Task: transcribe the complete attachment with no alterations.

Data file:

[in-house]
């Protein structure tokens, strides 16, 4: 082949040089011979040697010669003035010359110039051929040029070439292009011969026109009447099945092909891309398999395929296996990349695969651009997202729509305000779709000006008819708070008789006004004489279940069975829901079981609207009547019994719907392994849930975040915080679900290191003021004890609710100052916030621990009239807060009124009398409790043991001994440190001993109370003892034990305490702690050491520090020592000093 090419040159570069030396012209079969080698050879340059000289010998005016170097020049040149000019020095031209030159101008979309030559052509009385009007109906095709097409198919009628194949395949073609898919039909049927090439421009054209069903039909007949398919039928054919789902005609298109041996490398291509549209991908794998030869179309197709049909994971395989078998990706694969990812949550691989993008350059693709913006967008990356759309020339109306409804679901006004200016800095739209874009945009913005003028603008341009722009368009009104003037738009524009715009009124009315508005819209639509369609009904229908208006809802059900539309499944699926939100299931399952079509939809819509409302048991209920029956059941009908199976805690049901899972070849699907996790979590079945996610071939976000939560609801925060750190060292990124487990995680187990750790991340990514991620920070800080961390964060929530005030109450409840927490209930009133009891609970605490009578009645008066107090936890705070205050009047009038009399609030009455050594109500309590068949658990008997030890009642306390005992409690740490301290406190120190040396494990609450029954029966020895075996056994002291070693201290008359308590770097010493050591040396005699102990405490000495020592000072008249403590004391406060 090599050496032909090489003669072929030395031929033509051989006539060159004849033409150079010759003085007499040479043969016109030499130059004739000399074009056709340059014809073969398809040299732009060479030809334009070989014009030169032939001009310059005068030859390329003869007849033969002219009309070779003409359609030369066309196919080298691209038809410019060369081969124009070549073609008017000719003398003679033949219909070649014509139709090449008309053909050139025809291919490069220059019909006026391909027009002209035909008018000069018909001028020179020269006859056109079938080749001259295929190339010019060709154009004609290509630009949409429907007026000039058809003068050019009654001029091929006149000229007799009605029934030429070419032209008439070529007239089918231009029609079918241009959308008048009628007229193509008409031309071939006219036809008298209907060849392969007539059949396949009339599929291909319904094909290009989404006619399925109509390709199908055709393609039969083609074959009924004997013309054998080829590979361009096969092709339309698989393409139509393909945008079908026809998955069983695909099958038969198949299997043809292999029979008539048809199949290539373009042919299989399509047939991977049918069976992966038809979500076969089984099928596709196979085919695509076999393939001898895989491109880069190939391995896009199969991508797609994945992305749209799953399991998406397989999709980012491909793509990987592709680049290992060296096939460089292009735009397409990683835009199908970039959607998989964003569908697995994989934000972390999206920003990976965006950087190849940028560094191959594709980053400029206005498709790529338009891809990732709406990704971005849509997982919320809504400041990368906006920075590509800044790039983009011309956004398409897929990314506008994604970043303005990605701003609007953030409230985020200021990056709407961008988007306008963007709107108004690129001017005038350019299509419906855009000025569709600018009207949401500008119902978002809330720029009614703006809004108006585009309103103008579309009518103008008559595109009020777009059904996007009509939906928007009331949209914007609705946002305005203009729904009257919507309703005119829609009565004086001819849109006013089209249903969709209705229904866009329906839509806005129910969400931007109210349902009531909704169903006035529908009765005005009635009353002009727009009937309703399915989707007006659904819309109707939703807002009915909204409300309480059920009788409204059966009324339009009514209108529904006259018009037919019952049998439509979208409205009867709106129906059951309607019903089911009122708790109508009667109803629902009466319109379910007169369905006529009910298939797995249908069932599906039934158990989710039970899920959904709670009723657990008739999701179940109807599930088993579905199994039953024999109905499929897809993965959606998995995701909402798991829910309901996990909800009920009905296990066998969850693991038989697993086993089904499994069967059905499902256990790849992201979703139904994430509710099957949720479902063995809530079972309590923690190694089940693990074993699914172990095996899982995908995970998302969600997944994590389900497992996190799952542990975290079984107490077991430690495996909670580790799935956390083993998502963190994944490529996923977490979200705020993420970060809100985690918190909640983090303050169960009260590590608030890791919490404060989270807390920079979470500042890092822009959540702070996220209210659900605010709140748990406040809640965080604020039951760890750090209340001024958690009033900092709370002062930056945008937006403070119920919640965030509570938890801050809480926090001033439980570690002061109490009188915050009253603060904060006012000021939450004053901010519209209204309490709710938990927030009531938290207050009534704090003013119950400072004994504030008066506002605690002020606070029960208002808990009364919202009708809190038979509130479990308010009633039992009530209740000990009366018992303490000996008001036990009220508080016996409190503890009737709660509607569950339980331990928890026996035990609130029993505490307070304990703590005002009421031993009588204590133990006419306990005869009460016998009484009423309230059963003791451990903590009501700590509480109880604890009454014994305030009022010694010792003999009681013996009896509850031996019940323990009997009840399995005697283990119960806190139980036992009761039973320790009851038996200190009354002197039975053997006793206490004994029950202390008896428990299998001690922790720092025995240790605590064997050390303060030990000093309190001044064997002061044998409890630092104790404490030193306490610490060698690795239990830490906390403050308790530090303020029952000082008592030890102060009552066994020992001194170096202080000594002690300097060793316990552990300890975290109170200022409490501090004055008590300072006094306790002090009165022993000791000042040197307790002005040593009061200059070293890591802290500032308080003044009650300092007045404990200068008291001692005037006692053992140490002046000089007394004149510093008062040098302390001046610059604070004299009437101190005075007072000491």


[in-house]
């Protein structure tokens, strides 16, 4: 082949040089011979040697010669003035010359110039051929040029070439292009011969026109009447099945092909891309398999395929296996990349695969651009997202729509305000779709000006008819708070008789006004004489279940069975829901079981609207009547019994719907392994849930975040915080679900290191003021004890609710100052916030621990009239807060009124009398409790043991001994440190001993109370003892034990305490702690050491520090020592000093 090419040159570069030396012209079969080698050879340059000289010998005016170097020049040149000019020095031209030159101008979309030559052509009385009007109906095709097409198919009628194949395949073609898919039909049927090439421009054209069903039909007949398919039928054919789902005609298109041996490398291509549209991908794998030869179309197709049909994971395989078998990706694969990812949550691989993008350059693709913006967008990356759309020339109306409804679901006004200016800095739209874009945009913005003028603008341009722009368009009104003037738009524009715009009124009315508005819209639509369609009904229908208006809802059900539309499944699926939100299931399952079509939809819509409302048991209920029956059941009908199976805690049901899972070849699907996790979590079945996610071939976000939560609801925060750190060292990124487990995680187990750790991340990514991620920070800080961390964060929530005030109450409840927490209930009133009891609970605490009578009645008066107090936890705070205050009047009038009399609030009455050594109500309590068949658990008997030890009642306390005992409690740490301290406190120190040396494990609450029954029966020895075996056994002291070693201290008359308590770097010493050591040396005699102990405490000495020592000072008249403590004391406060 090599050496032909090489003669072929030395031929033509051989006539060159004849033409150079010759003085007499040479043969016109030499130059004739000399074009056709340059014809073969398809040299732009060479030809334009070989014009030169032939001009310059005068030859390329003869007849033969002219009309070779003409359609030369066309196919080298691209038809410019060369081969124009070549073609008017000719003398003679033949219909070649014509139709090449008309053909050139025809291919490069220059019909006026391909027009002209035909008018000069018909001028020179020269006859056109079938080749001259295929190339010019060709154009004609290509630009949409429907007026000039058809003068050019009654001029091929006149000229007799009605029934030429070419032209008439070529007239089918231009029609079918241009959308008048009628007229193509008409031309071939006219036809008298209907060849392969007539059949396949009339599929291909319904094909290009989404006619399925109509390709199908055709393609039969083609074959009924004997013309054998080829590979361009096969092709339309698989393409139509393909945008079908026809998955069983695909099958038969198949299997043809292999029979008539048809199949290539373009042919299989399509047939991977049918069976992966038809979500076969089984099928596709196979085919695509076999393939001898895989491109880069190939391995896009199969991508797609994945992305749209799953399991998406397989999709980012491909793509990987592709680049290992060296096939460089292009735009397409990683835009199908970039959607998989964003569908697995994989934000972390999206920003990976965006950087190849940028560094191959594709980053400029206005498709790529338009891809990732709406990704971005849509997982919320809504400041990368906006920075590509800044790039983009011309956004398409897929990314506008994604970043303005990605701003609007953030409230985020200021990056709407961008988007306008963007709107108004690129001017005038350019299509419906855009000025569709600018009207949401500008119902978002809330720029009614703006809004108006585009309103103008579309009518103008008559595109009020777009059904996007009509939906928007009331949209914007609705946002305005203009729904009257919507309703005119829609009565004086001819849109006013089209249903969709209705229904866009329906839509806005129910969400931007109210349902009531909704169903006035529908009765005005009635009353002009727009009937309703399915989707007006659904819309109707939703807002009915909204409300309480059920009788409204059966009324339009009514209108529904006259018009037919019952049998439509979208409205009867709106129906059951309607019903089911009122708790109508009667109803629902009466319109379910007169369905006529009910298939797995249908069932599906039934158990989710039970899920959904709670009723657990008739999701179940109807599930088993579905199994039953024999109905499929897809993965959606998995995701909402798991829910309901996990909800009920009905296990066998969850693991038989697993086993089904499994069967059905499902256990790849992201979703139904994430509710099957949720479902063995809530079972309590923690190694089940693990074993699914172990095996899982995908995970998302969600997944994590389900497992996190799952542990975290079984107490077991430690495996909670580790799935956390083993998502963190994944490529996923977490979200705020993420970060809100985690918190909640983090303050169960009260590590608030890791919490404060989270807390920079979470500042890092822009959540702070996220209210659900605010709140748990406040809640965080604020039951760890750090209340001024958690009033900092709370002062930056945008937006403070119920919640965030509570938890801050809480926090001033439980570690002061109490009188915050009253603060904060006012000021939450004053901010519209209204309490709710938990927030009531938290207050009534704090003013119950400072004994504030008066506002605690002020606070029960208002808990009364919202009708809190038979509130479990308010009633039992009530209740000990009366018992303490000996008001036990009220508080016996409190503890009737709660509607569950339980331990928890026996035990609130029993505490307070304990703590005002009421031993009588204590133990006419306990005869009460016998009484009423309230059963003791451990903590009501700590509480109880604890009454014994305030009022010694010792003999009681013996009896509850031996019940323990009997009840399995005697283990119960806190139980036992009761039973320790009851038996200190009354002197039975053997006793206490004994029950202390008896428990299998001690922790720092025995240790605590064997050390303060030990000093309190001044064997002061044998409890630092104790404490030193306490610490060698690795239990830490906390403050308790530090303020029952000082008592030890102060009552066994020992001194170096202080000594002690300097060793316990552990300890975290109170200022409490501090004055008590300072006094306790002090009165022993000791000042040197307790002005040593009061200059070293890591802290500032308080003044009650300092007045404990200068008291001692005037006692053992140490002046000089007394004149510093008062040098302390001046610059604070004299009437101190005075007072000491």